Interestingly, because a great deal of the data used by schools falls under the legal category of ‘public interest,’ specific consent is not always needed. That said, GDPR still ensures that all students’ data is protected and instead places greater accountability on the schools to keep this secure. However, consent must be given when the collected information doesn’t fall within normal school practice, particularly if the data will be handled or seen by a third party.
This might all feel like a lot to take in, particularly if you’re relatively new to the world of GDPR. So if you’re unsure whether your school meets all the requirements or you’d like to know more about becoming a GDPR complaint, this guide can help. Below is a checklist of six things you can do to ensure your school is accountable and complies with the new legislation.
- Are your staff educated about GDPR and personal data?
An essential part of ensuring that your school is GDPR compliant is educating all staff, especially senior team members, on the subject. Ensure everyone has a basic understanding of what GDPR means, what constitutes personal data, and their role in handling this data. One good way to hit it home is to explain data protection as a form of child protection, something very important to all educational professionals.
What’s more, everyone handling data in any form should be trained on how to recognize and report a breach of security, even if reporting it to the appropriate staff member. This is because the new legislation gives just 72 hours to report any problems and begin tackling these. It’s also important that staff understand when they do and don’t need to get formal consent from parents regarding their children’s information.
- Do you know how to locate this data?
To better understand and comply with GDPR, it helps to be able to know the information your school uses, where it’s stored, and if it ever changes locations. You can do this by creating what is known as a data map, which helps you get to grips with the range of personal data within the school.
Start by making a list of all the places that personal data is stored. This can be data from pupils, parents, and teachers; personal data is anything that can identify any living individual. Once you have this list, you can speak to other members of staff that deal with data and ask them to check it over, noting any gaps. Now you’ve got a comprehensive list of where all personal data is stored; it can be helpful to create a physical ‘map’ or image that helps everyone understand.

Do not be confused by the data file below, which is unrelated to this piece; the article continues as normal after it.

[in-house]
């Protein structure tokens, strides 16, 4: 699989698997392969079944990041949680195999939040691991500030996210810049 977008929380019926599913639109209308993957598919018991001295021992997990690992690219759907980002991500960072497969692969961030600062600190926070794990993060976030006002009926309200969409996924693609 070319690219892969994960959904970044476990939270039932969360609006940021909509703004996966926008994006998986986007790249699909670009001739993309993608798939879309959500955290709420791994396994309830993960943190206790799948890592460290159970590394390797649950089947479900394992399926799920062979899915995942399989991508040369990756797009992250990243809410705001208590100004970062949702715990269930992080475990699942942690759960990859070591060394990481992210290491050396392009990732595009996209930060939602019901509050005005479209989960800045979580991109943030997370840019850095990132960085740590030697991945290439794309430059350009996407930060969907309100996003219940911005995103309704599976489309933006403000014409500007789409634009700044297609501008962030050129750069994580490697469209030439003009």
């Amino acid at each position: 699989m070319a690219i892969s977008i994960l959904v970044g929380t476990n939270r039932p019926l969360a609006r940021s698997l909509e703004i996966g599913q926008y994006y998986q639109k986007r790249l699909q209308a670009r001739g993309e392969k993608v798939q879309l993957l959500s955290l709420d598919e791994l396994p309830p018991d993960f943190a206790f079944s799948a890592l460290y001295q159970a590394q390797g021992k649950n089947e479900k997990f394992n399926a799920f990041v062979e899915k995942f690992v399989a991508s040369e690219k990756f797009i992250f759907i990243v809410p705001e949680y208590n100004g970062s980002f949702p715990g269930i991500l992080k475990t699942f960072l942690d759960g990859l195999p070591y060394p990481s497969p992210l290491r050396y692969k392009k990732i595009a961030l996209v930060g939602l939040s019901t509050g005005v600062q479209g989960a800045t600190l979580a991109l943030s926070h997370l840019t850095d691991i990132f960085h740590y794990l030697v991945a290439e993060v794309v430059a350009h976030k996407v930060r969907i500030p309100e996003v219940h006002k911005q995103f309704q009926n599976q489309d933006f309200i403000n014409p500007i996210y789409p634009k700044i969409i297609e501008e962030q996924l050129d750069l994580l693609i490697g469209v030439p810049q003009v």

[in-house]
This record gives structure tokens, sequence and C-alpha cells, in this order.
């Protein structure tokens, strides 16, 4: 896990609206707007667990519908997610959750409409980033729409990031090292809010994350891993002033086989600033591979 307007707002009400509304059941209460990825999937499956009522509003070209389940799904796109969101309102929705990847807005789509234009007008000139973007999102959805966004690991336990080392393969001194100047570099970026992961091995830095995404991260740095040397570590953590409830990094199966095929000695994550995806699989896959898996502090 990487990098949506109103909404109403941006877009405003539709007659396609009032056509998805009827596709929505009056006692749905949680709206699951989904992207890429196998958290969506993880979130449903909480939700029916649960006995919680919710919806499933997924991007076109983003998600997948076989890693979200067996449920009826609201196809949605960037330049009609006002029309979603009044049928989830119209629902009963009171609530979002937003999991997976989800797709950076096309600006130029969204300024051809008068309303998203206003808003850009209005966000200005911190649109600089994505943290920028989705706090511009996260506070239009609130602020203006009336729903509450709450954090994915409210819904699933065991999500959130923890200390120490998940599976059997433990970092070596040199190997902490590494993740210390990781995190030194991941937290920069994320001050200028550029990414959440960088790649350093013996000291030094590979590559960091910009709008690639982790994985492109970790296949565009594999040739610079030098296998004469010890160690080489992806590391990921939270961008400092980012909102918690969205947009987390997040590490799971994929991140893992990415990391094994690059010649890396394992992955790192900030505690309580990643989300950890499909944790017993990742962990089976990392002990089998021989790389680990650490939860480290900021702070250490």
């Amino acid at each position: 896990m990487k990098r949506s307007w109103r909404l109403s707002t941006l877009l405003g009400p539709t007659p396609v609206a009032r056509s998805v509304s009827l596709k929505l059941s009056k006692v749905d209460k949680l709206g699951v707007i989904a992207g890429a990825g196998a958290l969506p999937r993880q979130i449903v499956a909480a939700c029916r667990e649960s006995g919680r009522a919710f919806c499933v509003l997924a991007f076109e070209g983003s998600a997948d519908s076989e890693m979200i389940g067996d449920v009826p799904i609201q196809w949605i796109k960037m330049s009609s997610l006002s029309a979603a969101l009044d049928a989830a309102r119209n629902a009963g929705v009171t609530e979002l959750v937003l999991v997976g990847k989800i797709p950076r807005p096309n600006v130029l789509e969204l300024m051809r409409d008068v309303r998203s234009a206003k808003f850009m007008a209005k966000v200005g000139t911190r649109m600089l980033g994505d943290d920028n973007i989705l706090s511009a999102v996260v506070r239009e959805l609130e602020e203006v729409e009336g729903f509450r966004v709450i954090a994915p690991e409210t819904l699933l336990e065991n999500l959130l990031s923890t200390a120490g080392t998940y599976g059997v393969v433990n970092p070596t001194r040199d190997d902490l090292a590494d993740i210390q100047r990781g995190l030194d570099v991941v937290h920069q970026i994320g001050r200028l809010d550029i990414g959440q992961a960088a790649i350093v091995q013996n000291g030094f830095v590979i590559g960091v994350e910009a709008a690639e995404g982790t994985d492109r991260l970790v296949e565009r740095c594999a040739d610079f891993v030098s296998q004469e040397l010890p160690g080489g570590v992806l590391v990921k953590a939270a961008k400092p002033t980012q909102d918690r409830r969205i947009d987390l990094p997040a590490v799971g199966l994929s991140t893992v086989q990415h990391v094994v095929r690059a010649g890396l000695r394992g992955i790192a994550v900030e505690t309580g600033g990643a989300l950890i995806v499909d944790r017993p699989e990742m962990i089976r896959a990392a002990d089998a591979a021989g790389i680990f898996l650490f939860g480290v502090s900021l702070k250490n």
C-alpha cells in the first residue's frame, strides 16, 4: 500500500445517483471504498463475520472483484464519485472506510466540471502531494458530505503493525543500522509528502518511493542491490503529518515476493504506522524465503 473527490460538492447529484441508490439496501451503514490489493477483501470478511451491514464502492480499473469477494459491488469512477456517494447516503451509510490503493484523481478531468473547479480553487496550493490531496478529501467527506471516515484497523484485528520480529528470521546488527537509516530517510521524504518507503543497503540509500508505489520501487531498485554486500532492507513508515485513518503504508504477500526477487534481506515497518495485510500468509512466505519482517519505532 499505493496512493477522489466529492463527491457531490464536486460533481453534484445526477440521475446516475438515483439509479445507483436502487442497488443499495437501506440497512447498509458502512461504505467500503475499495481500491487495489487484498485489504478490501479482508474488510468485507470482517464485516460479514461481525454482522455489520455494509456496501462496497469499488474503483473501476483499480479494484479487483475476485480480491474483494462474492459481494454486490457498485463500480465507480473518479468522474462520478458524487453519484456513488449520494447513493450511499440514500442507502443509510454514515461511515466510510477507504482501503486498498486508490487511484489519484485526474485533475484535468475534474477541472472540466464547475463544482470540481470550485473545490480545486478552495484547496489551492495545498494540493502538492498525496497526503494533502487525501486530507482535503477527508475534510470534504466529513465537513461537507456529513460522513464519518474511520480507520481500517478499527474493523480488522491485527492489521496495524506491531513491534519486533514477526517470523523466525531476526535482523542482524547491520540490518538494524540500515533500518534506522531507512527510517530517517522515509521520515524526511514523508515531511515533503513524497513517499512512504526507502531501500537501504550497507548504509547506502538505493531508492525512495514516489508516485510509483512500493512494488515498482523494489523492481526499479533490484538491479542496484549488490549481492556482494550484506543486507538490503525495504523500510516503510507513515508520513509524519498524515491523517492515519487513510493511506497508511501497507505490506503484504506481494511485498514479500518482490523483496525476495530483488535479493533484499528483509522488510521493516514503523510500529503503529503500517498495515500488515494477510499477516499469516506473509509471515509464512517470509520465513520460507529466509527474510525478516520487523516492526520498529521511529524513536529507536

This is important because all staff working with personal data need to locate this quickly if they’re asked to. In addition, they could be requested by a parent or official because an essential part of GDPR means citizens have the right to access their data whenever they want. Not only this, but understanding the storage and flow of data means your school can put better security measures in place.
- Do you understand why you process data and when you need to get consent?
You need to understand why your school stores and processes this personal data, and you also need to be aware of the lawful basis for processing this data. So, for example, while you may not need consent from existing pupils due to the public interest aspect, if you store any data from past pupils or employees and plan to use this in the future, you may need to get consent. By understanding why you store and process the data you do and the legalities around what you do and don’t need to get consent for, you will be better equipped to ensure the school complies with GDPR.
- Do you have effective security measures in place?
From the school’s data map and the team’s growing knowledge of GDPR, you can run a risk assessment. For example, knowing where and how personal data is stored will help identify if this data is at risk from a breach or from being seen and handled by unauthorized people. If you notice any gaps or potential threats, solutions must be implemented to mitigate this. Moreover, any software or hardware containing sensitive information must be safeguarded with security measures, and any physical data such as filing cabinets full of reports must be kept safely stored and locked away.
- Have you informed parents?
Once you have a solid understanding of what data the school collects and processes, you can reach out to the parents to let them know about GDPR and any changes the school will implement. While you may not have to ask for direct consent to hold most of this information as it falls within the confines of a school’s business, it’s essential to let them know how you will be using pupil’s data and what measures you have in place to keep this safe and secure. This can help give parents better peace of mind regarding their child’s privacy and is also good practice for the school, showing that staff is taking a mature and authoritative approach to GDPR.
- Have you appointed a Data Protection Officer (DPO)
While your school might have done everything above to ensure you’re ticking all the right boxes, employees are not authorized to say they’re GDPR compliant and have everyone take their word for it. So instead, a Data Protection Officer (DPO) needs to be appointed. This can be a member of your staff, a DPO from another school, or a volunteer. Whoever is selected must understand the role and responsibilities of a Data Protection Officer and act as the point of contact with the Information Commissioners Office (ICO).